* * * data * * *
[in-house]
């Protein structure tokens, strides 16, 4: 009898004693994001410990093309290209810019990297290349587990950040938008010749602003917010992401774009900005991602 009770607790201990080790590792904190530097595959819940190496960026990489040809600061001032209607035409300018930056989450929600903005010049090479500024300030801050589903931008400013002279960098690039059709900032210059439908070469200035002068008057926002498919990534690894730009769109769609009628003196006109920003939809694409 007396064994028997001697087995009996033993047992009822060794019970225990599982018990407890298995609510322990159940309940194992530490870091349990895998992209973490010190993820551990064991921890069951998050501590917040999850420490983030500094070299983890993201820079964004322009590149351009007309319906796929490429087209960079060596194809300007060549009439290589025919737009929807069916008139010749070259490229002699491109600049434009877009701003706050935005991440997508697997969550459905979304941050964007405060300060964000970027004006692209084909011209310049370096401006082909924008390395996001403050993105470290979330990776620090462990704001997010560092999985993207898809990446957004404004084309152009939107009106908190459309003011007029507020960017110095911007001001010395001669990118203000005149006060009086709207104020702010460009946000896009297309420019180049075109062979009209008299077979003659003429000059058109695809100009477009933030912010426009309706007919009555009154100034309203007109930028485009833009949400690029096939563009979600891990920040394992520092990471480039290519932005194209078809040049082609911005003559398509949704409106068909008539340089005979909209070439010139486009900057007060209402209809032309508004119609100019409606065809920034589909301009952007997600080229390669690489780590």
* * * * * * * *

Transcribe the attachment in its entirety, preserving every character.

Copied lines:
[in-house]
């Protein structure tokens, strides 16, 4: 009898004693994001410990093309290209810019990297290349587990950040938008010749602003917010992401774009900005991602 009770607790201990080790590792904190530097595959819940190496960026990489040809600061001032209607035409300018930056989450929600903005010049090479500024300030801050589903931008400013002279960098690039059709900032210059439908070469200035002068008057926002498919990534690894730009769109769609009628003196006109920003939809694409 007396064994028997001697087995009996033993047992009822060794019970225990599982018990407890298995609510322990159940309940194992530490870091349990895998992209973490010190993820551990064991921890069951998050501590917040999850420490983030500094070299983890993201820079964004322009590149351009007309319906796929490429087209960079060596194809300007060549009439290589025919737009929807069916008139010749070259490229002699491109600049434009877009701003706050935005991440997508697997969550459905979304941050964007405060300060964000970027004006692209084909011209310049370096401006082909924008390395996001403050993105470290979330990776620090462990704001997010560092999985993207898809990446957004404004084309152009939107009106908190459309003011007029507020960017110095911007001001010395001669990118203000005149006060009086709207104020702010460009946000896009297309420019180049075109062979009209008299077979003659003429000059058109695809100009477009933030912010426009309706007919009555009154100034309203007109930028485009833009949400690029096939563009979600891990920040394992520092990471480039290519932005194209078809040049082609911005003559398509949704409106068909008539340089005979909209070439010139486009900057007060209402209809032309508004119609100019409606065809920034589909301009952007997600080229390669690489780590």